There is a small park across the street from Saint Joseph’s Church in Libertyville, and for a few years back in the fifties, they used to flood it and make a skating rink there in the darkest, coldest few weeks of winter.
On late Christmas Day afternoons, the light failing, night coming on, my uncle, Saint Henry of Brookfield, would load his white four door Chevrolet with cousins and take us all there to skate.
Just getting us to the rink and out on the ice was a feat of extraordinary patience. There would have been nine or ten of us, along with skates, socks, mittens, stocking caps, scarves, jackets and snow pants. All those laces to cinch tight and tie. All that winter clothing to tug into place. He did it cheerfully and, once we were all launched, he would lace on his own skates and get out there too.
He was a working stiff during the week with all the cares and concerns working stiffs had back then. But for an hour or so on those Christmas Day afternoons, he was a light-hearted, high-energy, funny and generous uncle—part Lou Costello, part Curly Howard—the engine for countless games of Crack the Whip—the guy even the slowest kid on the ice could catch when we played tag.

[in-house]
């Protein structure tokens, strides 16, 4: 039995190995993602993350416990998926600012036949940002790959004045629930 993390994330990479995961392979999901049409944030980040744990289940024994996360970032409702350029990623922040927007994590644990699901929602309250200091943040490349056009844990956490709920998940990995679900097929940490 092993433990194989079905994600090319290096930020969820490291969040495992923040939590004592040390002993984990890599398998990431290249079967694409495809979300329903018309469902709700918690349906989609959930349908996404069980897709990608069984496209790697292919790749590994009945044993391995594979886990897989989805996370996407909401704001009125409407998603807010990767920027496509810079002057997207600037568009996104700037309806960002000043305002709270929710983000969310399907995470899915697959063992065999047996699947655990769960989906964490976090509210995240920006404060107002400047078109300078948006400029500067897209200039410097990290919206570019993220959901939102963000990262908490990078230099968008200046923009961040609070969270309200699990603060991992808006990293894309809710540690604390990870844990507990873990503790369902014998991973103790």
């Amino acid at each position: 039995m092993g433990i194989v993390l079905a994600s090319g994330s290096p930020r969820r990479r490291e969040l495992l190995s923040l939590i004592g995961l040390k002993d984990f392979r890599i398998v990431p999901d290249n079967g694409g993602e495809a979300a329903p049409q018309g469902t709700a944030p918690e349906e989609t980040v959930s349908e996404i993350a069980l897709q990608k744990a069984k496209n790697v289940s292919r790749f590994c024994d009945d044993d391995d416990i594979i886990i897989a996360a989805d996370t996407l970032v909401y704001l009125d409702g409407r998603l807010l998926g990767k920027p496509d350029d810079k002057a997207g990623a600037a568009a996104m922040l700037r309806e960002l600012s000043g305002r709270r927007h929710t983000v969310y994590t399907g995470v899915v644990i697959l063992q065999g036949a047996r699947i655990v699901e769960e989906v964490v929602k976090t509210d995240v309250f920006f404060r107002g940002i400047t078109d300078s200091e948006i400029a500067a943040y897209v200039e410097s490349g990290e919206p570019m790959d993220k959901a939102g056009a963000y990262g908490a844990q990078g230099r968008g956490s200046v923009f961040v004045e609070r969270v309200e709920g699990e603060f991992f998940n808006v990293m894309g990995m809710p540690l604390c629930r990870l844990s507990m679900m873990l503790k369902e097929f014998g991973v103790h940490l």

He was good to us, each and all—the best uncle on the best day of the best years of childhood, and when it was time to go home, he untied all the skates, tugged on all the boots, got us back in the car, and led us in Jingle Bells all the way home.
The rink is gone now. I’ll bet not one driver out of one hundred passing by on Milwaukee Avenue knows or remembers it was ever there.
Saint Henry of Brookfield is gone too. But I can’t drive past the place this time of year without glancing over and saying, “Merry Christmas, Hank,” under my breath.